The level to very gently sloping soils of this capability lose their limited content of both during cultivation.
unit are deep, moderately well drained to somewhat Good management includes liberal applications of ferti-
poorly drained loamy fine sands to sands. They are lizer and use of crop rotations that periodically add
coarse textured to depths of more than 42 inches, and large amounts of organic matter to the soil.
their capacity to hold moisture available for plants is The water table fluctuates between depths of 2 and 4
low. These soils are: feet and, on the average, is about 30 inches from the
Barth loamy fine sand, surface. The water table, slight relief, low position, and
Klej loamy sand, level phase. rather slowly permeable subsoil, make drainage and
Klej loamy sand, very gently sloping phase. water control difficult. The soils, however, are suitable
Klej sand, level phase. for subirrigation where the surface layer is about 18
Klej sand, very gently sloping phase. inches thick. A system of properly designed shallow
The water table is in the lower part of the subsoil ditches, with simple structures to control flow, will pro-
most of the year, and during heavy rainfall it rises to vide both subirrigation and drainage.
near the surface. The fluctuating height of the water These soils, if properly drained, will still hold ample
table tends to restrict deep root growth and the ability water for most general farm crops. Permanent high







ESCAMBIA COUNTY, FLORIDA 47

yields of suitable tilled crops can be obtained under tices also needed are thinning of undesirable trees, selec-
good management, which requires intensive use of soil- tive cutting, and fire control.
building cover crops and additions of fertilizer and lime. In their natural state these soils provide fairly good
These soils are particularly suitable for grass pasture, cover and feed for wildlife. Where water control is
Shallow-rooted clovers produce well except during pe- established, wildlife feed can be increased by planting
riods of extreme drought. Good pastures of mixed suitable feed plants.
legumes and grass generally can be obtained. If pastures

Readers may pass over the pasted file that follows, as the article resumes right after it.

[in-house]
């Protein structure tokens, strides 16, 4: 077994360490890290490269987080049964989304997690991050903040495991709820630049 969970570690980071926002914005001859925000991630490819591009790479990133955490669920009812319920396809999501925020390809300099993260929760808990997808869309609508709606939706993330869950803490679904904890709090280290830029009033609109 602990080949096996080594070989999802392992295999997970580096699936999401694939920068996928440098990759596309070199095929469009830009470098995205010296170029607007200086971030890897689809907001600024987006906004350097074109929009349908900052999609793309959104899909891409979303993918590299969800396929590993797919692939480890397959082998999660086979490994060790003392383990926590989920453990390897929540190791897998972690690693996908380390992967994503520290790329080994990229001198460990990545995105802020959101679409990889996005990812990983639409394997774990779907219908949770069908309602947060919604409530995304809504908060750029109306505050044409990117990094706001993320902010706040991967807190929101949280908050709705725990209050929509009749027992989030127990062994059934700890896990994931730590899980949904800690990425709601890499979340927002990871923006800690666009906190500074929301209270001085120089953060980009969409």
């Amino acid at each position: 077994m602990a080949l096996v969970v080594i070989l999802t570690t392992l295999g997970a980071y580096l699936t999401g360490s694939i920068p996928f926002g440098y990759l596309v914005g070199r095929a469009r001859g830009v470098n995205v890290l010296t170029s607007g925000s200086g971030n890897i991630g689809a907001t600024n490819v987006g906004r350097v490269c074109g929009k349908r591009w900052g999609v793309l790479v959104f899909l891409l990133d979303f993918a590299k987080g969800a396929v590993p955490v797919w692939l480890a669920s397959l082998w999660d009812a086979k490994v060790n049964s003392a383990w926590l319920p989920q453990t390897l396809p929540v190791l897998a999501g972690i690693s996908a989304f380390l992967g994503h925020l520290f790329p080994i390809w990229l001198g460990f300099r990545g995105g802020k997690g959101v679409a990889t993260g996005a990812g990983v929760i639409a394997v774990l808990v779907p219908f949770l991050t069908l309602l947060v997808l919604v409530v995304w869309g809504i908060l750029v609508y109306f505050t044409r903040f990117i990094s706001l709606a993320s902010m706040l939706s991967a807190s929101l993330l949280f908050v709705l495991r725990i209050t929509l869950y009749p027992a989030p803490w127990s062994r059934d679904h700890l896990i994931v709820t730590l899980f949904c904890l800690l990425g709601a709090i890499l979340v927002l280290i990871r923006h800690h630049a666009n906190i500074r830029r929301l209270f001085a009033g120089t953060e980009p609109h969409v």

are to be good, adequate use of lime and fertilizer and Capability unit IVe-1
proper control of water are necessary. In this capability unit are gently sloping mixed soils,
High yields of forest products are obtained on these some highly erodible and having low moisture-holding
soils. They are well suited to longleaf and slash pines capacity. They are on slopes of 5 to 8 percent. They
Good management includes protection from fire, selec- are well drained to somewhat excessively drained, have
tive cutting of trees, and planting of slash pine in sites coarse to moderately coarse textured surface soils, and
unfavorable for natural reseeding. have subsoils that range from coarse to moderately fine.
These soils will produce feed and cover for wildlife. These soils are:
The fairly abundant supply of moisture throughout most Lakeland, Ruston, and Norfolk soils, gently sloping phases.
of the year encourages growth of the legumes that are Lakeland, Ruston, and Norfolk soils, eroded gently sloping
most desirable as wildlife feed. These legumes need phases.
fertilizer and protection from overgrazing and fire. These soils are similar to those of capability units
Most of these soils are uncleared and provide good wild- IIe-1 and IIIs-1, but they are more difficult to manage
life habitats. because of their mixed pattern and generally stronger
Capability unit IIIw-2 slopes.
These soils produce moderate to high yields of adapted
This capability unit contains very poorly drained, crops under proper management, but they are too erodi-
dark-colored soils that are suitable for cultivation if ble for continuous cultivation. They should be kept in
drained. They have black, coarse- to medium-textured close-growing cover crops at least three-fourths of the
surface soils that contain large to very large amounts of time. Terraces would be necessary for more intensive
organic matter and nitrogen and are more than 6 inches cultivation on slopes as strong as these. Terraces, how-
thick. The soils are very low in plant nutrients other ever, are too difficult to maintain in most areas because
than nitrogen. Their subsoils are either muck or coarse of the wide range in texture of the surface soils and